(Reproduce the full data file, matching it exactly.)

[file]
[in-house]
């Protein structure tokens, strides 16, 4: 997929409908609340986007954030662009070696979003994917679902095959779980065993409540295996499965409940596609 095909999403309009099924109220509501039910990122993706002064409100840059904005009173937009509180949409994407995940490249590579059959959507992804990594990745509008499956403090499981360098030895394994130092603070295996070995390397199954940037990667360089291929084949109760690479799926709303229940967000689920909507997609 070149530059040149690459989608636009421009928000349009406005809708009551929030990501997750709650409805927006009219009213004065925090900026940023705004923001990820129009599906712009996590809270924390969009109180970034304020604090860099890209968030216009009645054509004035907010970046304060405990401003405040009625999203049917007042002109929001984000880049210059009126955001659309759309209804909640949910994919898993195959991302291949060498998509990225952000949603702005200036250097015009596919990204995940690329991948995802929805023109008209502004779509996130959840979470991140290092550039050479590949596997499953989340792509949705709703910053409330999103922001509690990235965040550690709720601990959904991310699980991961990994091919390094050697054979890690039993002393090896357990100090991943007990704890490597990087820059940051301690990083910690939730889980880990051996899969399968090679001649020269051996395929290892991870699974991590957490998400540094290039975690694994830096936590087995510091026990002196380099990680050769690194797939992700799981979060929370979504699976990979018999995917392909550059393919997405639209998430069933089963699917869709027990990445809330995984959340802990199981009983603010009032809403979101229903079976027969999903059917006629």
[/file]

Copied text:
[in-house]
């Protein structure tokens, strides 16, 4: 997929409908609340986007954030662009070696979003994917679902095959779980065993409540295996499965409940596609 095909999403309009099924109220509501039910990122993706002064409100840059904005009173937009509180949409994407995940490249590579059959959507992804990594990745509008499956403090499981360098030895394994130092603070295996070995390397199954940037990667360089291929084949109760690479799926709303229940967000689920909507997609 070149530059040149690459989608636009421009928000349009406005809708009551929030990501997750709650409805927006009219009213004065925090900026940023705004923001990820129009599906712009996590809270924390969009109180970034304020604090860099890209968030216009009645054509004035907010970046304060405990401003405040009625999203049917007042002109929001984000880049210059009126955001659309759309209804909640949910994919898993195959991302291949060498998509990225952000949603702005200036250097015009596919990204995940690329991948995802929805023109008209502004779509996130959840979470991140290092550039050479590949596997499953989340792509949705709703910053409330999103922001509690990235965040550690709720601990959904991310699980991961990994091919390094050697054979890690039993002393090896357990100090991943007990704890490597990087820059940051301690990083910690939730889980880990051996899969399968090679001649020269051996395929290892991870699974991590957490998400540094290039975690694994830096936590087995510091026990002196380099990680050769690194797939992700799981979060929370979504699976990979018999995917392909550059393919997405639209998430069933089963699917869709027990990445809330995984959340802990199981009983603010009032809403979101229903079976027969999903059917006629």